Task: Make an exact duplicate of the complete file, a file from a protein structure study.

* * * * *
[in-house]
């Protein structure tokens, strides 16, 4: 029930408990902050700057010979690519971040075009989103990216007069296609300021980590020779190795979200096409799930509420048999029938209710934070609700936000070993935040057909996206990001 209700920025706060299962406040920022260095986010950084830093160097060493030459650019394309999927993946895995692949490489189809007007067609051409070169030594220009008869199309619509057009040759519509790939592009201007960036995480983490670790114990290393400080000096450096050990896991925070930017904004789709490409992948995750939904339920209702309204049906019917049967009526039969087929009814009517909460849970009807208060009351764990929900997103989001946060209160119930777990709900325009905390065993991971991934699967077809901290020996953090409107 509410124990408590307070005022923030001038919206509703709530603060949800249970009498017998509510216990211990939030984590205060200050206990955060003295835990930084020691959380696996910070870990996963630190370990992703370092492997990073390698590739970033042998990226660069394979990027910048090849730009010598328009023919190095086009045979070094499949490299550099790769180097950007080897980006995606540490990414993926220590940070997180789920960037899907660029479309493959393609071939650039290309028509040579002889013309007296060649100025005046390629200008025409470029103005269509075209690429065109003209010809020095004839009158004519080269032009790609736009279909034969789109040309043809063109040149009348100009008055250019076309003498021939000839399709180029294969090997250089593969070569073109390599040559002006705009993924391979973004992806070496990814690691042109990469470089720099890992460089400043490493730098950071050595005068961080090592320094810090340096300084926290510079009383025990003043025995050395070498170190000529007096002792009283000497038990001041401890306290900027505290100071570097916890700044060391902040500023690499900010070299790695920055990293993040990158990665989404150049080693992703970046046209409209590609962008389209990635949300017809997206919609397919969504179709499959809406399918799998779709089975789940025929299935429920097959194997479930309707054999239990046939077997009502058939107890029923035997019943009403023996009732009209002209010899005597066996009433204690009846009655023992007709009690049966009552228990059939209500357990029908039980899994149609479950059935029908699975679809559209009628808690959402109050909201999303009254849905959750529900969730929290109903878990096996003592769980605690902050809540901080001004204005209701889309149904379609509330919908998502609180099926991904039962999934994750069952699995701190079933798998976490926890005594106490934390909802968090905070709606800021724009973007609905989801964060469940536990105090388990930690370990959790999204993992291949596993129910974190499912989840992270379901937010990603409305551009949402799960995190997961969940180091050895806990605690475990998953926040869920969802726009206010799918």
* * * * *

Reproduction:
[in-house]
């Protein structure tokens, strides 16, 4: 029930408990902050700057010979690519971040075009989103990216007069296609300021980590020779190795979200096409799930509420048999029938209710934070609700936000070993935040057909996206990001 209700920025706060299962406040920022260095986010950084830093160097060493030459650019394309999927993946895995692949490489189809007007067609051409070169030594220009008869199309619509057009040759519509790939592009201007960036995480983490670790114990290393400080000096450096050990896991925070930017904004789709490409992948995750939904339920209702309204049906019917049967009526039969087929009814009517909460849970009807208060009351764990929900997103989001946060209160119930777990709900325009905390065993991971991934699967077809901290020996953090409107 509410124990408590307070005022923030001038919206509703709530603060949800249970009498017998509510216990211990939030984590205060200050206990955060003295835990930084020691959380696996910070870990996963630190370990992703370092492997990073390698590739970033042998990226660069394979990027910048090849730009010598328009023919190095086009045979070094499949490299550099790769180097950007080897980006995606540490990414993926220590940070997180789920960037899907660029479309493959393609071939650039290309028509040579002889013309007296060649100025005046390629200008025409470029103005269509075209690429065109003209010809020095004839009158004519080269032009790609736009279909034969789109040309043809063109040149009348100009008055250019076309003498021939000839399709180029294969090997250089593969070569073109390599040559002006705009993924391979973004992806070496990814690691042109990469470089720099890992460089400043490493730098950071050595005068961080090592320094810090340096300084926290510079009383025990003043025995050395070498170190000529007096002792009283000497038990001041401890306290900027505290100071570097916890700044060391902040500023690499900010070299790695920055990293993040990158990665989404150049080693992703970046046209409209590609962008389209990635949300017809997206919609397919969504179709499959809406399918799998779709089975789940025929299935429920097959194997479930309707054999239990046939077997009502058939107890029923035997019943009403023996009732009209002209010899005597066996009433204690009846009655023992007709009690049966009552228990059939209500357990029908039980899994149609479950059935029908699975679809559209009628808690959402109050909201999303009254849905959750529900969730929290109903878990096996003592769980605690902050809540901080001004204005209701889309149904379609509330919908998502609180099926991904039962999934994750069952699995701190079933798998976490926890005594106490934390909802968090905070709606800021724009973007609905989801964060469940536990105090388990930690370990959790999204993992291949596993129910974190499912989840992270379901937010990603409305551009949402799960995190997961969940180091050895806990605690475990998953926040869920969802726009206010799918």